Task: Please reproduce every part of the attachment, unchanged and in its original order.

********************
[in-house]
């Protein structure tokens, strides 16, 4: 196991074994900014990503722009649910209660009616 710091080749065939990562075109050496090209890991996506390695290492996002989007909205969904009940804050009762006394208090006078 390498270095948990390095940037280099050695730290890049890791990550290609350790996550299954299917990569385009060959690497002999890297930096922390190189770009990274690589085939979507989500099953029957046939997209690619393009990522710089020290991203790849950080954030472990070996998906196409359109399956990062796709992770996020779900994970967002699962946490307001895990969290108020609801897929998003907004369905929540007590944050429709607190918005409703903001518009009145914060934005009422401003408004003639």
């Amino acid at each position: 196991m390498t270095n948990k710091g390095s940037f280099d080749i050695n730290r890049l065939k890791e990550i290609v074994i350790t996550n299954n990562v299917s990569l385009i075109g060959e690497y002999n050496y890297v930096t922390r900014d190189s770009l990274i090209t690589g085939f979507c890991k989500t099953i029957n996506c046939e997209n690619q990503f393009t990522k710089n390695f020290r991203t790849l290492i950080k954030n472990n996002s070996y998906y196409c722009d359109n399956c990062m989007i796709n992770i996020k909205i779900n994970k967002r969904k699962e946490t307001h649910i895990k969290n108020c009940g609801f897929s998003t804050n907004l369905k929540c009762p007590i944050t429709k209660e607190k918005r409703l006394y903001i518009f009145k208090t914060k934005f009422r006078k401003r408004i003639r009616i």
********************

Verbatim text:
[in-house]
């Protein structure tokens, strides 16, 4: 196991074994900014990503722009649910209660009616 710091080749065939990562075109050496090209890991996506390695290492996002989007909205969904009940804050009762006394208090006078 390498270095948990390095940037280099050695730290890049890791990550290609350790996550299954299917990569385009060959690497002999890297930096922390190189770009990274690589085939979507989500099953029957046939997209690619393009990522710089020290991203790849950080954030472990070996998906196409359109399956990062796709992770996020779900994970967002699962946490307001895990969290108020609801897929998003907004369905929540007590944050429709607190918005409703903001518009009145914060934005009422401003408004003639």
């Amino acid at each position: 196991m390498t270095n948990k710091g390095s940037f280099d080749i050695n730290r890049l065939k890791e990550i290609v074994i350790t996550n299954n990562v299917s990569l385009i075109g060959e690497y002999n050496y890297v930096t922390r900014d190189s770009l990274i090209t690589g085939f979507c890991k989500t099953i029957n996506c046939e997209n690619q990503f393009t990522k710089n390695f020290r991203t790849l290492i950080k954030n472990n996002s070996y998906y196409c722009d359109n399956c990062m989007i796709n992770i996020k909205i779900n994970k967002r969904k699962e946490t307001h649910i895990k969290n108020c009940g609801f897929s998003t804050n907004l369905k929540c009762p007590i944050t429709k209660e607190k918005r409703l006394y903001i518009f009145k208090t914060k934005f009422r006078k401003r408004i003639r009616i």